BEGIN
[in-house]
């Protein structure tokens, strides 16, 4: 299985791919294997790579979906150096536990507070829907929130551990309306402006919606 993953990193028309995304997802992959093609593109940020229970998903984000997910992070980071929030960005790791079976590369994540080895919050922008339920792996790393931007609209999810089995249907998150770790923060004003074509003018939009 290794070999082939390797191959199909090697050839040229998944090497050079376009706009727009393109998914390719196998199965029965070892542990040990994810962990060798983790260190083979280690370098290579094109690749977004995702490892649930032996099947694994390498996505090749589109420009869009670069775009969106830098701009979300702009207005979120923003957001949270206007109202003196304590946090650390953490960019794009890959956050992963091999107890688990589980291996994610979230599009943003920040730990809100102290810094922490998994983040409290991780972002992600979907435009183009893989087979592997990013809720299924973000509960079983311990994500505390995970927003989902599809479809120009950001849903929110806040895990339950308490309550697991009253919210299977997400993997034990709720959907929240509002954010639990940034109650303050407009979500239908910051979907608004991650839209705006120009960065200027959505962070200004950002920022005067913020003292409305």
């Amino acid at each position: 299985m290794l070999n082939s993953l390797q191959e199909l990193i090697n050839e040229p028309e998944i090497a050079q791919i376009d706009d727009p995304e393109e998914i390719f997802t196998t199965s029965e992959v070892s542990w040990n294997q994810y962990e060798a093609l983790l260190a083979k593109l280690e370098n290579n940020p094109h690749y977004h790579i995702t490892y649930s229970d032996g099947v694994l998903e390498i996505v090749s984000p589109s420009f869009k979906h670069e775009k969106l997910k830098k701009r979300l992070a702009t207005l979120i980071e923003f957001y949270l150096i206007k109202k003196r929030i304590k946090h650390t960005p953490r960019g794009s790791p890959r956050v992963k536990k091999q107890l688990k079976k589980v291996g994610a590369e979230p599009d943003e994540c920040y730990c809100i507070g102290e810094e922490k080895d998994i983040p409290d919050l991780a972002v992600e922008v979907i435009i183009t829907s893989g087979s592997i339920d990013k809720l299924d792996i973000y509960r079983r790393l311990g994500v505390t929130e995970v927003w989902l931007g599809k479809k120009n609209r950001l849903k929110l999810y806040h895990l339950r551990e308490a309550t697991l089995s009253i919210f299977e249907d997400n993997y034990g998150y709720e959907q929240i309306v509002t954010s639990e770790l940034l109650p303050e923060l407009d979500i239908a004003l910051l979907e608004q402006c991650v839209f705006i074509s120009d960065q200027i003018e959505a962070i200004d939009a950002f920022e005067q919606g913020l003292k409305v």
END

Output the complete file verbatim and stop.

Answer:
[in-house]
């Protein structure tokens, strides 16, 4: 299985791919294997790579979906150096536990507070829907929130551990309306402006919606 993953990193028309995304997802992959093609593109940020229970998903984000997910992070980071929030960005790791079976590369994540080895919050922008339920792996790393931007609209999810089995249907998150770790923060004003074509003018939009 290794070999082939390797191959199909090697050839040229998944090497050079376009706009727009393109998914390719196998199965029965070892542990040990994810962990060798983790260190083979280690370098290579094109690749977004995702490892649930032996099947694994390498996505090749589109420009869009670069775009969106830098701009979300702009207005979120923003957001949270206007109202003196304590946090650390953490960019794009890959956050992963091999107890688990589980291996994610979230599009943003920040730990809100102290810094922490998994983040409290991780972002992600979907435009183009893989087979592997990013809720299924973000509960079983311990994500505390995970927003989902599809479809120009950001849903929110806040895990339950308490309550697991009253919210299977997400993997034990709720959907929240509002954010639990940034109650303050407009979500239908910051979907608004991650839209705006120009960065200027959505962070200004950002920022005067913020003292409305």
């Amino acid at each position: 299985m290794l070999n082939s993953l390797q191959e199909l990193i090697n050839e040229p028309e998944i090497a050079q791919i376009d706009d727009p995304e393109e998914i390719f997802t196998t199965s029965e992959v070892s542990w040990n294997q994810y962990e060798a093609l983790l260190a083979k593109l280690e370098n290579n940020p094109h690749y977004h790579i995702t490892y649930s229970d032996g099947v694994l998903e390498i996505v090749s984000p589109s420009f869009k979906h670069e775009k969106l997910k830098k701009r979300l992070a702009t207005l979120i980071e923003f957001y949270l150096i206007k109202k003196r929030i304590k946090h650390t960005p953490r960019g794009s790791p890959r956050v992963k536990k091999q107890l688990k079976k589980v291996g994610a590369e979230p599009d943003e994540c920040y730990c809100i507070g102290e810094e922490k080895d998994i983040p409290d919050l991780a972002v992600e922008v979907i435009i183009t829907s893989g087979s592997i339920d990013k809720l299924d792996i973000y509960r079983r790393l311990g994500v505390t929130e995970v927003w989902l931007g599809k479809k120009n609209r950001l849903k929110l999810y806040h895990l339950r551990e308490a309550t697991l089995s009253i919210f299977e249907d997400n993997y034990g998150y709720e959907q929240i309306v509002t954010s639990e770790l940034l109650p303050e923060l407009d979500i239908a004003l910051l979907e608004q402006c991650v839209f705006i074509s120009d960065q200027i003018e959505a962070i200004d939009a950002f920022e005067q919606g913020l003292k409305v």